Queenie Jenkins has just broken up with her boyfriend. Except not really, they’ve just decided to take a break. Which is fine. But also, is it? Because what does ‘break’ even mean anyway? Can they sleep with other people? Should she expect a phone call in which Tom (her boyfriend – or ex?) professes his undying love at any moment? These are the thoughts running through Queenie’s mind, which she also tries to juggle with her career as a journalist. Carty-Williams expertly handles Queenie’s difficulties in romantic, family and professional life in an emotional, hilarious and tender novel.
The book has been dubbed the new Bridget Jones for millennials, and it’s not difficult to see why – a young woman has different romantic encounters of varying success while teetering on the edge of some sort of emotional breakdown. But this comparison betrays a lack of engagement with what Carty-Williams has created. While Queenie is indeed a young woman navigating romantic and professional changes, we mustn’t forget that Queenie’s experiences are defined, mediated and shaped by the fact that she is black.
Carty-Williams navigates uncomfortable episodes in the life of a young black woman with the honesty and emotional depth that they deserve. The book is not afraid to deal with heavy themes, even as it makes you laugh out loud. But Queenie isn’t falling apart at every single racially charged encounter she has. She’s dropping them in the group-chat, picking it apart with her friends, getting rightfully angry, and moving on – an experience that likely hits close to home for many black women. The group-chat is the place to fall apart if you can’t in real life.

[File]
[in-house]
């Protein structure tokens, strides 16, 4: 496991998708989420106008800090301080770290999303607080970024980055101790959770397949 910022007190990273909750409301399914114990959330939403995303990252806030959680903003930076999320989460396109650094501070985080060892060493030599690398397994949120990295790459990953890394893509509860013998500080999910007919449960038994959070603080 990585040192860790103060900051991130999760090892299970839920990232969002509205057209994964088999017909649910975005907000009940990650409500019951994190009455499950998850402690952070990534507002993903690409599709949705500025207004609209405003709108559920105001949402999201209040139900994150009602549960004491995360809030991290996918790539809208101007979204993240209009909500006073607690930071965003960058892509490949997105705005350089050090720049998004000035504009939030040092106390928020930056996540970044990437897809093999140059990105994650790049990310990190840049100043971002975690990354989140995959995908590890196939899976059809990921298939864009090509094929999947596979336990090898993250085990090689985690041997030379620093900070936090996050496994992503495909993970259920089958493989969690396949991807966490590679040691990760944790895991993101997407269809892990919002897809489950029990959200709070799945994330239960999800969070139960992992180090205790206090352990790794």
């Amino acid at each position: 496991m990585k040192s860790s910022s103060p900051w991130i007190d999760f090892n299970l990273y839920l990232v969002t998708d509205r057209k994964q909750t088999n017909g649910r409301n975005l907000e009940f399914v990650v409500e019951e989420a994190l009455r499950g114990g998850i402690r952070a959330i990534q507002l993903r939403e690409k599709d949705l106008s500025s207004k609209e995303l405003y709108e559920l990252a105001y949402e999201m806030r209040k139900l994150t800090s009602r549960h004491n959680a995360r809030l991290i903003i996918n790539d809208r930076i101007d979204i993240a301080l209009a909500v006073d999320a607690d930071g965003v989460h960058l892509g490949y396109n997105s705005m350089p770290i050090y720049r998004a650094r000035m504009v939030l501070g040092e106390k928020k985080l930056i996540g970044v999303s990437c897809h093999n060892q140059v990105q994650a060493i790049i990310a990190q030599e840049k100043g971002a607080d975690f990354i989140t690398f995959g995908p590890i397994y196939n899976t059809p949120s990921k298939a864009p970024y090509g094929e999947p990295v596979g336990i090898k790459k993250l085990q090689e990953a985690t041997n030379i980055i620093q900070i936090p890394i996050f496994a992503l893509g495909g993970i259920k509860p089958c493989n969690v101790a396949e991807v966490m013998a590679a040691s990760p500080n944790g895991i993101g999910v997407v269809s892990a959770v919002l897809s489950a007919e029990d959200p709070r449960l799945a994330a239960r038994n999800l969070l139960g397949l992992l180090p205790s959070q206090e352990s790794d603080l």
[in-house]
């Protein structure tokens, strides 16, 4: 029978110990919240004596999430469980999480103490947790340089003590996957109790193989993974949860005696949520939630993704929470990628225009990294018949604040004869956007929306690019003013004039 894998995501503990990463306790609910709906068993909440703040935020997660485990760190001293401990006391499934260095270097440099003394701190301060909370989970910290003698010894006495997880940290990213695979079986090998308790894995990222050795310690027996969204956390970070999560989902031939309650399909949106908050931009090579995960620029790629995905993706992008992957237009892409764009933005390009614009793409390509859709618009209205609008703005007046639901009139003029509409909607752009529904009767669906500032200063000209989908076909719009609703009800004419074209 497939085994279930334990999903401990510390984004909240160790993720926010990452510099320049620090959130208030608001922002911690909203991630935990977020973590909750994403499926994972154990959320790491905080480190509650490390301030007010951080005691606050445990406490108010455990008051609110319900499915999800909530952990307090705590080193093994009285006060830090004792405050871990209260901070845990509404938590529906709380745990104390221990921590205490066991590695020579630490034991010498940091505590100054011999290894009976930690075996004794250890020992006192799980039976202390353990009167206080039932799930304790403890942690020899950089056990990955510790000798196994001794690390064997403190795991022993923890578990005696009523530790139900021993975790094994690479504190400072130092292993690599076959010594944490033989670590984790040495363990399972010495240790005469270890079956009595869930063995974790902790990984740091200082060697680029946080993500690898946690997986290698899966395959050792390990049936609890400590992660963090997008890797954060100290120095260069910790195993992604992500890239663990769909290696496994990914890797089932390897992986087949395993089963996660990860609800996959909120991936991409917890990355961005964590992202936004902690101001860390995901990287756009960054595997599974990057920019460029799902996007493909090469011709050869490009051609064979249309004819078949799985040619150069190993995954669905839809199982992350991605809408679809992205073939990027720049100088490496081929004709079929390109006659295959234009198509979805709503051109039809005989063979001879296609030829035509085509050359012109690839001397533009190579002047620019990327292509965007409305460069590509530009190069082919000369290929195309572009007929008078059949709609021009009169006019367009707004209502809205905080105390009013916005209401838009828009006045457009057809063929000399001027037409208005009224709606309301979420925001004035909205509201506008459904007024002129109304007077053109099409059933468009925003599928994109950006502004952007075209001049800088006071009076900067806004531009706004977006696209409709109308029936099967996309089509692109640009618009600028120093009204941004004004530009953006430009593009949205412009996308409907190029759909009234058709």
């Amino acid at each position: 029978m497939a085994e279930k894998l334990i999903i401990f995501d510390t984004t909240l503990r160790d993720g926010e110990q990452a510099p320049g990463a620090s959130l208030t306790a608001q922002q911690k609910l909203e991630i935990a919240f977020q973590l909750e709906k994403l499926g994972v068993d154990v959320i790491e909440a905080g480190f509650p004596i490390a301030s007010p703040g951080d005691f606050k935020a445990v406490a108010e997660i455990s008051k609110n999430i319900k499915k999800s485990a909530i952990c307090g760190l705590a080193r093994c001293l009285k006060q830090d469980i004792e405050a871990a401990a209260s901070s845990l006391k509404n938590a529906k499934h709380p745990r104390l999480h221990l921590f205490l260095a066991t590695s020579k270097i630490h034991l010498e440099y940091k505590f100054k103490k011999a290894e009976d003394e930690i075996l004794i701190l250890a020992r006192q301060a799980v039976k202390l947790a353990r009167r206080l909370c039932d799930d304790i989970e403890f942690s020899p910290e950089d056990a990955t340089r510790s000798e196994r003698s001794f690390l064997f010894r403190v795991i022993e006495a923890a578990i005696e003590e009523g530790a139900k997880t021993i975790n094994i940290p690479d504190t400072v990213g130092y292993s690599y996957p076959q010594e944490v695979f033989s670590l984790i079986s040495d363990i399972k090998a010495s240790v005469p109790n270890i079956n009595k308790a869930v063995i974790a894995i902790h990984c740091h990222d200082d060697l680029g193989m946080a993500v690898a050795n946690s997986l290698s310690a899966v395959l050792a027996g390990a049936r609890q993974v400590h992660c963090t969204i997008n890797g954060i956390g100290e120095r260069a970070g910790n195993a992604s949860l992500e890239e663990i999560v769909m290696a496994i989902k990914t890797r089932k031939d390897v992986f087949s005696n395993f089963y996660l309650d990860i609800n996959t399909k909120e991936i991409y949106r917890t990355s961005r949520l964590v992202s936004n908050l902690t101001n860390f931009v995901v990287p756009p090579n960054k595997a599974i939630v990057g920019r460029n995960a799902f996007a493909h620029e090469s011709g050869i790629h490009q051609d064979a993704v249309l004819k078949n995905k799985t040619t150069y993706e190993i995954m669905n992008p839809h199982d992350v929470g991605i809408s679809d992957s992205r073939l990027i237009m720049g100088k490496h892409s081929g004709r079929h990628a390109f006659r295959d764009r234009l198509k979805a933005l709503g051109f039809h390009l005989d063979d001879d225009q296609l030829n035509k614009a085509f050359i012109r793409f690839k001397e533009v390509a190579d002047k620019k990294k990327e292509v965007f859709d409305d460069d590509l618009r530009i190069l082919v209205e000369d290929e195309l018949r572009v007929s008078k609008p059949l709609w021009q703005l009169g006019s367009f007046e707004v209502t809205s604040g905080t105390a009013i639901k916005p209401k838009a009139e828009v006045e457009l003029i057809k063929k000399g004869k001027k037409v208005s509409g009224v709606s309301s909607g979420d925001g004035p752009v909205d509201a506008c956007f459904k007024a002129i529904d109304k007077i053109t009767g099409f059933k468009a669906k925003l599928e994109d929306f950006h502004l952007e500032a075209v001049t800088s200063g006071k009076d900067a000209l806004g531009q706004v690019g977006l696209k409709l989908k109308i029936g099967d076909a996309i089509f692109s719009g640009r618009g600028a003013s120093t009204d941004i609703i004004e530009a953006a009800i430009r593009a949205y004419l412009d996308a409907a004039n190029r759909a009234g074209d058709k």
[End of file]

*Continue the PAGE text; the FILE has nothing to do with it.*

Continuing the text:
Carty-Williams’ exploration of female friendship is one of the highlights of the book. She creates women who feel incredibly nuanced and thoughtfully-crafted, even in their text messages alone. It’s through the group-chat that we see the girls share heartbreak, banter, and support. These women are an absolute triumph for the novel and in the moments when you don’t feel like a Queenie, you might feel like a Kyazike, Queenie’s best friend since childhood – who also happens to be one of the most dynamic characters in the text.
Perhaps most importantly, Carty-Williams not only deconstructs the notion of the ‘Strong Black Woman’, she completely rejects it. We all know the type: the strong black woman doesn’t need a man because she has herself. But, like any stereotype, there’s no complexity to this, and that’s what Carty-Williams fights against. Queenie cries. Queenie needs people. Queenie doesn’t necessarily need a man but she does need to be loved – which is perhaps the most important thread running through the book: reminding oneself that one is worthy of love.
One of the most tender moments of the novel is just Queenie looking at her mother and thinking about all the silent sacrifices she has made to allow Queenie to become who she is, and thinking of the love they both deserve. Queenie inherits her mother’s, and her grandmother’s, struggles, but she also inherits the strength it took for them to be who they are.
So for the women who don’t see themselves in Bridget, who deal with heartbreak and racism and love and sadness and everything that comes with it, this is it. This is your book. Candice Carty-Williams has crafted the woman you need: her name is Queenie.